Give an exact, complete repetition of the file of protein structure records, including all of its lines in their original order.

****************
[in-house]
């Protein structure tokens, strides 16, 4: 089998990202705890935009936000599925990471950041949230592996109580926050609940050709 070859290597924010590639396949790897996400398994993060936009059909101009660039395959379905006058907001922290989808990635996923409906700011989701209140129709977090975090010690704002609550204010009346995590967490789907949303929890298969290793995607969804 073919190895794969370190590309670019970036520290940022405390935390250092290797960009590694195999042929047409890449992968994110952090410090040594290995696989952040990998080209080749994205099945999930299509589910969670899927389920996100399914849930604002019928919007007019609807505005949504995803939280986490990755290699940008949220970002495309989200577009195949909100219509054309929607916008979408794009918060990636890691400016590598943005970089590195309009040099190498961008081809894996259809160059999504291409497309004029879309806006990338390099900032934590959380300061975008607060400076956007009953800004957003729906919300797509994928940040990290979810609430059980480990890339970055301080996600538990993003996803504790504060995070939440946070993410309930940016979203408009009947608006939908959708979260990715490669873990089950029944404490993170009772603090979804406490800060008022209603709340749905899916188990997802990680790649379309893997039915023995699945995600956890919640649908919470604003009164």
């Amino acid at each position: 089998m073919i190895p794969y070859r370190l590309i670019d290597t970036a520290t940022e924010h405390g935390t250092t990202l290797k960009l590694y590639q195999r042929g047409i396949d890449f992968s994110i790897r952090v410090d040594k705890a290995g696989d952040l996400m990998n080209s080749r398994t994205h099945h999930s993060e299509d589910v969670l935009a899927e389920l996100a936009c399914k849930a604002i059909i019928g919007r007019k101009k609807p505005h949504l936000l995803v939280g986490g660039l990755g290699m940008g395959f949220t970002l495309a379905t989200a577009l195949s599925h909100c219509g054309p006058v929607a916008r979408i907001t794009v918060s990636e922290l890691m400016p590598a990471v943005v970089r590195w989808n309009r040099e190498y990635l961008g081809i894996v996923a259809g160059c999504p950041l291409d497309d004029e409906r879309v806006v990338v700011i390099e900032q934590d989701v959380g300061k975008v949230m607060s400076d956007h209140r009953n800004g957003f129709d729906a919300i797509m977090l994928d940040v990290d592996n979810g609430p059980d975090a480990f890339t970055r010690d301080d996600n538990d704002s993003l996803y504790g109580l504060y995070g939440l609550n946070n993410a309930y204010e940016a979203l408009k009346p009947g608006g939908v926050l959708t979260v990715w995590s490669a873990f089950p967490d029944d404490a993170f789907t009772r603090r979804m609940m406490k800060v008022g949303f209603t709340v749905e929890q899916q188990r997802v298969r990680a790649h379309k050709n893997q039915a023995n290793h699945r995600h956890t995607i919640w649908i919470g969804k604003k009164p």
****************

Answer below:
[in-house]
């Protein structure tokens, strides 16, 4: 089998990202705890935009936000599925990471950041949230592996109580926050609940050709 070859290597924010590639396949790897996400398994993060936009059909101009660039395959379905006058907001922290989808990635996923409906700011989701209140129709977090975090010690704002609550204010009346995590967490789907949303929890298969290793995607969804 073919190895794969370190590309670019970036520290940022405390935390250092290797960009590694195999042929047409890449992968994110952090410090040594290995696989952040990998080209080749994205099945999930299509589910969670899927389920996100399914849930604002019928919007007019609807505005949504995803939280986490990755290699940008949220970002495309989200577009195949909100219509054309929607916008979408794009918060990636890691400016590598943005970089590195309009040099190498961008081809894996259809160059999504291409497309004029879309806006990338390099900032934590959380300061975008607060400076956007009953800004957003729906919300797509994928940040990290979810609430059980480990890339970055301080996600538990993003996803504790504060995070939440946070993410309930940016979203408009009947608006939908959708979260990715490669873990089950029944404490993170009772603090979804406490800060008022209603709340749905899916188990997802990680790649379309893997039915023995699945995600956890919640649908919470604003009164």
């Amino acid at each position: 089998m073919i190895p794969y070859r370190l590309i670019d290597t970036a520290t940022e924010h405390g935390t250092t990202l290797k960009l590694y590639q195999r042929g047409i396949d890449f992968s994110i790897r952090v410090d040594k705890a290995g696989d952040l996400m990998n080209s080749r398994t994205h099945h999930s993060e299509d589910v969670l935009a899927e389920l996100a936009c399914k849930a604002i059909i019928g919007r007019k101009k609807p505005h949504l936000l995803v939280g986490g660039l990755g290699m940008g395959f949220t970002l495309a379905t989200a577009l195949s599925h909100c219509g054309p006058v929607a916008r979408i907001t794009v918060s990636e922290l890691m400016p590598a990471v943005v970089r590195w989808n309009r040099e190498y990635l961008g081809i894996v996923a259809g160059c999504p950041l291409d497309d004029e409906r879309v806006v990338v700011i390099e900032q934590d989701v959380g300061k975008v949230m607060s400076d956007h209140r009953n800004g957003f129709d729906a919300i797509m977090l994928d940040v990290d592996n979810g609430p059980d975090a480990f890339t970055r010690d301080d996600n538990d704002s993003l996803y504790g109580l504060y995070g939440l609550n946070n993410a309930y204010e940016a979203l408009k009346p009947g608006g939908v926050l959708t979260v990715w995590s490669a873990f089950p967490d029944d404490a993170f789907t009772r603090r979804m609940m406490k800060v008022g949303f209603t709340v749905e929890q899916q188990r997802v298969r990680a790649h379309k050709n893997q039915a023995n290793h699945r995600h956890t995607i919640w649908i919470g969804k604003k009164p």